Towse, A. ed.
Getting value for money from the use of pharmaceuticals is crucial for the NHS. This publication explores the role for guidelines in generating good quality value for money information examining the experience of Australia, Canada and the UK – the first three health care systems to introduce national guidelines for economic assessments.
Some commentators have argued that the UK is lagging behind Australia and Canada by linking guidelines to a voluntary approach to the supply of economic information, rather than introducing rigorous guidelines and (in Australia and Ontario) a formal requirement for studies to assess the cost effectiveness of new medicines. A number of issues arise for the UK. Some relate to whether differences between health care systems require different approaches, notably whether:
• the lack of NHS policies on rationing mean that it is better to concentrate on other means of getting value for money from pharmaceuticals;
• the decentralised nature of NHS decision making requires a less prescriptive approach to guideline content and study requirements;
• given this decentralised approach, enough high quality economic information on pharmaceuticals is being supplied and used in the NHS?
Others relate to the content and process of developing guidelines. In particular whether:
• more detailed guidelines are needed to enable comparisons between study results to be made;
• the process by which guidelines are drawn up is important to their effectiveness.
The publication examines the workings and impact of the Australian and Canadian Guidelines. The key elements of the UK prescribing environment are then examined, including existing value for money arrangements, the role of the UK Guidance, the way in which the UK promotional code of practice polices economic information, the methodological issues involved in complying with the UK Guidance, and the role of the UK NHS CRD in reviewing economic evaluations. An overview concludes that, in relation to system design:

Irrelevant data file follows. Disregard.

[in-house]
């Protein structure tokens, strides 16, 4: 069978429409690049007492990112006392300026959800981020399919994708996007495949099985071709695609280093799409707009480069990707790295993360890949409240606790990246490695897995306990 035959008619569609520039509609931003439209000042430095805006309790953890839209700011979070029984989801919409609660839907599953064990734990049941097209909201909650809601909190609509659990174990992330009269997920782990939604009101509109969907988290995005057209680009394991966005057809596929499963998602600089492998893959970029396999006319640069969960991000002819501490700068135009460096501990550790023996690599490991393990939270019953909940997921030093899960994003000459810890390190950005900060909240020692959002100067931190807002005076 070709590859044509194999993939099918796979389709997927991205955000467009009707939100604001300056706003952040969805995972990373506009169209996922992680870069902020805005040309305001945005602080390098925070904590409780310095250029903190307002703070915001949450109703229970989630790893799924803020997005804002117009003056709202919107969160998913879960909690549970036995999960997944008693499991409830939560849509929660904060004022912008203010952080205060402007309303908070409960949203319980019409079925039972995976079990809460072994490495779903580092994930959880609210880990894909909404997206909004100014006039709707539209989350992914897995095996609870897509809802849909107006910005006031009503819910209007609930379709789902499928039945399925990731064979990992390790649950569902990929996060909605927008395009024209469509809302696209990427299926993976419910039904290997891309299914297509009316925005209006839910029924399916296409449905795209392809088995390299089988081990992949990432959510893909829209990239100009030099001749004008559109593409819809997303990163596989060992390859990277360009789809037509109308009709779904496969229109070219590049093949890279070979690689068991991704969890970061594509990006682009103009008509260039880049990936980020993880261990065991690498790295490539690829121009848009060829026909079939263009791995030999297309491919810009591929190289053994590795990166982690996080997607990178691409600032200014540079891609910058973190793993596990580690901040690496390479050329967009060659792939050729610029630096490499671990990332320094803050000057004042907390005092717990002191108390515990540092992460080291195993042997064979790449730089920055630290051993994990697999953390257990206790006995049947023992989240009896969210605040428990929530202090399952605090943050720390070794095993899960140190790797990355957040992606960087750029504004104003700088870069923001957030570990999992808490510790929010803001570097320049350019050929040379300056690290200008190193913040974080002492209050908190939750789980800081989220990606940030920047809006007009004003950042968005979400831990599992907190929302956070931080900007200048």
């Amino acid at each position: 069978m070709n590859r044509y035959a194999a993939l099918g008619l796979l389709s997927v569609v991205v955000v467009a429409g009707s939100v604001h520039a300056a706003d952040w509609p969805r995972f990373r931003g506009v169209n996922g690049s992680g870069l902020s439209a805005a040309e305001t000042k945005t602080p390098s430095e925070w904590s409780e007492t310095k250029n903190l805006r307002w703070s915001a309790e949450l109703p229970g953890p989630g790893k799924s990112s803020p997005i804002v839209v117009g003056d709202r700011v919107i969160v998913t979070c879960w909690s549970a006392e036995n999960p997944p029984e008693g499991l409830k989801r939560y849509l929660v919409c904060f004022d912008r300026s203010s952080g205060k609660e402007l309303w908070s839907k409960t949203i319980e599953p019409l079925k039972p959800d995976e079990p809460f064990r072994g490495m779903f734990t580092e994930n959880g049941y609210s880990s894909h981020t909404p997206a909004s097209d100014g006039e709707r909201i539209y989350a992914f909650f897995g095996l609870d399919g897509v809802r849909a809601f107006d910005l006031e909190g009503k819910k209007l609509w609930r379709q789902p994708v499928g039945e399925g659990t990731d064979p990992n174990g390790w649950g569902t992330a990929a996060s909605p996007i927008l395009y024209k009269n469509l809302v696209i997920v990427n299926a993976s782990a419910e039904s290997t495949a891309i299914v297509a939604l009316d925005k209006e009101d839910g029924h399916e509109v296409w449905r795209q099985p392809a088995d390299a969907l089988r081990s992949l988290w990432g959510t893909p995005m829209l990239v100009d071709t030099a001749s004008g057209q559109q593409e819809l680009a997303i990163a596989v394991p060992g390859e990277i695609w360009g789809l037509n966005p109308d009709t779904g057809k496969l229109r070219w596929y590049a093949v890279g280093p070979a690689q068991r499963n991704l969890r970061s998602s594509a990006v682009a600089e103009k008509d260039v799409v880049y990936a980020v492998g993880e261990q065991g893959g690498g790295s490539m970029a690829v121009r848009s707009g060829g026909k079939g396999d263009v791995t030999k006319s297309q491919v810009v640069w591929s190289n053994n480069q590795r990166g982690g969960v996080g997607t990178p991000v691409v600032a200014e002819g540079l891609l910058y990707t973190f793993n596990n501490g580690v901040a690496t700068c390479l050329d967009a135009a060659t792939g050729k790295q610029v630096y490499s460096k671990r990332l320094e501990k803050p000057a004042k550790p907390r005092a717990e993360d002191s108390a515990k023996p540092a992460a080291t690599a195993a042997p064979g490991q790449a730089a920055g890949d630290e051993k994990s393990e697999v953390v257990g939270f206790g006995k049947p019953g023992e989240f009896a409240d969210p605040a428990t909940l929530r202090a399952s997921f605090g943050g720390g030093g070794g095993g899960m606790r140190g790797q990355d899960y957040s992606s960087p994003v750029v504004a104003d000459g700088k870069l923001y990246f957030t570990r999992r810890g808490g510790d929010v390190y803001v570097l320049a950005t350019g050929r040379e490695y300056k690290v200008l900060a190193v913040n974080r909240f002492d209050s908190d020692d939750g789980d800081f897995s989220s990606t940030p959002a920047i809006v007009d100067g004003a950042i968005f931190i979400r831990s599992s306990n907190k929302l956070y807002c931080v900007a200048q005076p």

• economic evaluations are having much more impact on prescribing expenditure in Australia and Canada;
• the NHS, however, has much better arrangements for getting value for money from medicines;
• lack of explicit rationing criteria limit the use of economic evaluations in all three countries, but much more so in the NHS;
• barriers to moving funds between health care budgets, rather than lack of information, are seen by NHS decision makers as the major obstacle to greater NHS use of economic evidence;
• the credibility of studies remains an issue although the NHS has put in place arrangements, including the NHS CRD database and the ABPI/Government guidance, to raise quality.
In relation to the content of guidelines and the process of development;
• guidelines can only be more prescriptive if decision makers are clear about the information they want, and the perspective they intend to take;
• methodological issues remain unresolved which will mean continued debate on choice of design, outcome measures and sources of evidence.
Perhaps the most important message is that there should be more use of information from economic studies in the UK, but the experiences of Australia and Canada do not suggest that there is an easy route to achieve this. We do not know how cost-effective the approaches of the three countries are. We do know that changing the culture of a health care system takes time. Guidelines can play an important part in stimulating change.
In the UK there is some way to go. The NHS and the pharmaceutical industry need to review progress. To the extent, however, that public and medical attitudes to rationing are reflected in the government's policy that patients continue to receive all medicines they clinically require, the role for economic evaluation may be limited. Value for money may be more effectively sought through other routes. Continued financial constraints, however, together with the growing role for GPs in purchasing, may lead to greater use of clinical and prescribing guidelines and of research into local outcomes. Economic evaluation may be more readily accepted when contributing to these activities.